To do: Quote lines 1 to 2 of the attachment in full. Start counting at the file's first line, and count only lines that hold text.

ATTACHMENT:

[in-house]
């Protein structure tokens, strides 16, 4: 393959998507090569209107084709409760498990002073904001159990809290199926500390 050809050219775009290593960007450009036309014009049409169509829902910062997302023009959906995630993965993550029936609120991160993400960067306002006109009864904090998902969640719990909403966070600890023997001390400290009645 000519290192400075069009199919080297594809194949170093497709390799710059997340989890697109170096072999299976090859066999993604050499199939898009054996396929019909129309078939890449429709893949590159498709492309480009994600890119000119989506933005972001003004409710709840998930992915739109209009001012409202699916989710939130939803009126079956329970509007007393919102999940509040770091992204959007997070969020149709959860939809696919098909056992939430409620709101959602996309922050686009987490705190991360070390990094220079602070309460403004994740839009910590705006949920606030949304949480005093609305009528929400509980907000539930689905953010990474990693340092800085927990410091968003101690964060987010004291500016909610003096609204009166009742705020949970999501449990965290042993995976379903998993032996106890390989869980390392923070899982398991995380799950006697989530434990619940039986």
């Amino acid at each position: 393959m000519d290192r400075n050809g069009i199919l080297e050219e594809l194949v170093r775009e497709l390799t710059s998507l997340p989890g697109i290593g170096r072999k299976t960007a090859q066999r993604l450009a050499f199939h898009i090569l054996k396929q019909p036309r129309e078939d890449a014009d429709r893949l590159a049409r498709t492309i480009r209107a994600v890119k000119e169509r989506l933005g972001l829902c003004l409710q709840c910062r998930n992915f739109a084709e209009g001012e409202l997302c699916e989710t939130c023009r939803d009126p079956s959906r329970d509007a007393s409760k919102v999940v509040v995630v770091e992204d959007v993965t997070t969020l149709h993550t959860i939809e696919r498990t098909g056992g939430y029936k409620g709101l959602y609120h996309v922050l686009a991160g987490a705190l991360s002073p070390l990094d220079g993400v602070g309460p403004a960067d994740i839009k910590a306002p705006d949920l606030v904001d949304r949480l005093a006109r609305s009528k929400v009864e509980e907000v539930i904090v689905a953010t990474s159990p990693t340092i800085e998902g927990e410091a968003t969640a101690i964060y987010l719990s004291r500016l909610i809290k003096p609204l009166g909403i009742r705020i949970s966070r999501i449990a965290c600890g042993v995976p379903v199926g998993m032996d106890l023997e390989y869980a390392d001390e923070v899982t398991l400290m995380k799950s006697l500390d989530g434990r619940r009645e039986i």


[in-house]
């Protein structure tokens, strides 16, 4: 393959998507090569209107084709409760498990002073904001159990809290199926500390 050809050219775009290593960007450009036309014009049409169509829902910062997302023009959906995630993965993550029936609120991160993400960067306002006109009864904090998902969640719990909403966070600890023997001390400290009645 000519290192400075069009199919080297594809194949170093497709390799710059997340989890697109170096072999299976090859066999993604050499199939898009054996396929019909129309078939890449429709893949590159498709492309480009994600890119000119989506933005972001003004409710709840998930992915739109209009001012409202699916989710939130939803009126079956329970509007007393919102999940509040770091992204959007997070969020149709959860939809696919098909056992939430409620709101959602996309922050686009987490705190991360070390990094220079602070309460403004994740839009910590705006949920606030949304949480005093609305009528929400509980907000539930689905953010990474990693340092800085927990410091968003101690964060987010004291500016909610003096609204009166009742705020949970999501449990965290042993995976379903998993032996106890390989869980390392923070899982398991995380799950006697989530434990619940039986």